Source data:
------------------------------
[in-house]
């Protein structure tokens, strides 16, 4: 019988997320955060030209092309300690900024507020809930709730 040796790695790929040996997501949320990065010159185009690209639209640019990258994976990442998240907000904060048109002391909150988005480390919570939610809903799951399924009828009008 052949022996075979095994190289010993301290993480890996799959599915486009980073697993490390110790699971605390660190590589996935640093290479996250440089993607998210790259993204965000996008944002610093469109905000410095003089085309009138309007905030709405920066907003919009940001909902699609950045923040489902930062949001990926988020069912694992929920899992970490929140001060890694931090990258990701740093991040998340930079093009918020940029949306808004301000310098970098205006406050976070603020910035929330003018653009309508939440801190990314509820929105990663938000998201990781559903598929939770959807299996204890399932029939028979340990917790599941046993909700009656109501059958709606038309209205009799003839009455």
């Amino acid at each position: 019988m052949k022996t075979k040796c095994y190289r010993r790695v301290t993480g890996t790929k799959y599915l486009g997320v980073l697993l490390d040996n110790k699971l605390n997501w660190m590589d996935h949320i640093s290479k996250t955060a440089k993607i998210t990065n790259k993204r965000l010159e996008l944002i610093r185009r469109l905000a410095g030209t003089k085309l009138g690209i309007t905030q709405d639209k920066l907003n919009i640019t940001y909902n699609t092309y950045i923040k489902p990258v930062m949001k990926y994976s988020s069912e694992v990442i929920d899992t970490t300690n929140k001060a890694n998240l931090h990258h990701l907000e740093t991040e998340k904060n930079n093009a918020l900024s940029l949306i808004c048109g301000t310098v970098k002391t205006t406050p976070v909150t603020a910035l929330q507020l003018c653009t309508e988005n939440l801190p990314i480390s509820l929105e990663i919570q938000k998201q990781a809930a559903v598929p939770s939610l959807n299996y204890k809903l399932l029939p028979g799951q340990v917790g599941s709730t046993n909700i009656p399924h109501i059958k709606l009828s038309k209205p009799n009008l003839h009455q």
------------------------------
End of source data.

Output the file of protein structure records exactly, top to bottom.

[in-house]
């Protein structure tokens, strides 16, 4: 019988997320955060030209092309300690900024507020809930709730 040796790695790929040996997501949320990065010159185009690209639209640019990258994976990442998240907000904060048109002391909150988005480390919570939610809903799951399924009828009008 052949022996075979095994190289010993301290993480890996799959599915486009980073697993490390110790699971605390660190590589996935640093290479996250440089993607998210790259993204965000996008944002610093469109905000410095003089085309009138309007905030709405920066907003919009940001909902699609950045923040489902930062949001990926988020069912694992929920899992970490929140001060890694931090990258990701740093991040998340930079093009918020940029949306808004301000310098970098205006406050976070603020910035929330003018653009309508939440801190990314509820929105990663938000998201990781559903598929939770959807299996204890399932029939028979340990917790599941046993909700009656109501059958709606038309209205009799003839009455």
């Amino acid at each position: 019988m052949k022996t075979k040796c095994y190289r010993r790695v301290t993480g890996t790929k799959y599915l486009g997320v980073l697993l490390d040996n110790k699971l605390n997501w660190m590589d996935h949320i640093s290479k996250t955060a440089k993607i998210t990065n790259k993204r965000l010159e996008l944002i610093r185009r469109l905000a410095g030209t003089k085309l009138g690209i309007t905030q709405d639209k920066l907003n919009i640019t940001y909902n699609t092309y950045i923040k489902p990258v930062m949001k990926y994976s988020s069912e694992v990442i929920d899992t970490t300690n929140k001060a890694n998240l931090h990258h990701l907000e740093t991040e998340k904060n930079n093009a918020l900024s940029l949306i808004c048109g301000t310098v970098k002391t205006t406050p976070v909150t603020a910035l929330q507020l003018c653009t309508e988005n939440l801190p990314i480390s509820l929105e990663i919570q938000k998201q990781a809930a559903v598929p939770s939610l959807n299996y204890k809903l399932l029939p028979g799951q340990v917790g599941s709730t046993n909700i009656p399924h109501i059958k709606l009828s038309k209205p009799n009008l003839h009455q």